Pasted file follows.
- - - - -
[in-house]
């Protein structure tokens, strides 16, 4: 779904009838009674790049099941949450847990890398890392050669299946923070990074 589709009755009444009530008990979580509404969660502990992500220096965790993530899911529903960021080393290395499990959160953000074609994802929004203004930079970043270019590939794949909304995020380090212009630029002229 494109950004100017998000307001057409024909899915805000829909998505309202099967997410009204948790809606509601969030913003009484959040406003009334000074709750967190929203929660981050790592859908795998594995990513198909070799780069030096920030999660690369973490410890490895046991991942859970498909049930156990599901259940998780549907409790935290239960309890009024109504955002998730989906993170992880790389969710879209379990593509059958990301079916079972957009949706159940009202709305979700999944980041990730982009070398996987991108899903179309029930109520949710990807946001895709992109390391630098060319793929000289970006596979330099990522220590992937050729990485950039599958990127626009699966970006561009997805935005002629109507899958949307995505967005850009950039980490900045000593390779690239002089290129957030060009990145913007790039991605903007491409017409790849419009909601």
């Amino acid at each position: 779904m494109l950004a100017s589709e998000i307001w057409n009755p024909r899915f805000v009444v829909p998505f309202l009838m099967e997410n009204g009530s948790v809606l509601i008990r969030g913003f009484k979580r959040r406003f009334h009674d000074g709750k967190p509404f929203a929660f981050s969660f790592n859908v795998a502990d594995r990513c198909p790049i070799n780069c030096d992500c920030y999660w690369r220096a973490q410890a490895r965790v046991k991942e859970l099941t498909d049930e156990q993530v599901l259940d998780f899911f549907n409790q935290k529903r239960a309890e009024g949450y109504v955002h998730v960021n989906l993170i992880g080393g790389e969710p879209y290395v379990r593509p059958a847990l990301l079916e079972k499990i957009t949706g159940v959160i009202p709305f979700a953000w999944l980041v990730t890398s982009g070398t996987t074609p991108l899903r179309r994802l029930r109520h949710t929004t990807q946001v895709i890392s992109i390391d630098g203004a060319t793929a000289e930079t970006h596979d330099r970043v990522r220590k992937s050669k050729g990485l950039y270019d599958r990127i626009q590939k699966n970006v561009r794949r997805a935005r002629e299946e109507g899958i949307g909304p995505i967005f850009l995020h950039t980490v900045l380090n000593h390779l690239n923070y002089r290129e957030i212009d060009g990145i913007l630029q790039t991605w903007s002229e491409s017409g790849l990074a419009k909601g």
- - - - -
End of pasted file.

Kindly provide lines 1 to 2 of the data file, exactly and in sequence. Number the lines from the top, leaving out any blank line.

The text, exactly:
[in-house]
């Protein structure tokens, strides 16, 4: 779904009838009674790049099941949450847990890398890392050669299946923070990074 589709009755009444009530008990979580509404969660502990992500220096965790993530899911529903960021080393290395499990959160953000074609994802929004203004930079970043270019590939794949909304995020380090212009630029002229 494109950004100017998000307001057409024909899915805000829909998505309202099967997410009204948790809606509601969030913003009484959040406003009334000074709750967190929203929660981050790592859908795998594995990513198909070799780069030096920030999660690369973490410890490895046991991942859970498909049930156990599901259940998780549907409790935290239960309890009024109504955002998730989906993170992880790389969710879209379990593509059958990301079916079972957009949706159940009202709305979700999944980041990730982009070398996987991108899903179309029930109520949710990807946001895709992109390391630098060319793929000289970006596979330099990522220590992937050729990485950039599958990127626009699966970006561009997805935005002629109507899958949307995505967005850009950039980490900045000593390779690239002089290129957030060009990145913007790039991605903007491409017409790849419009909601």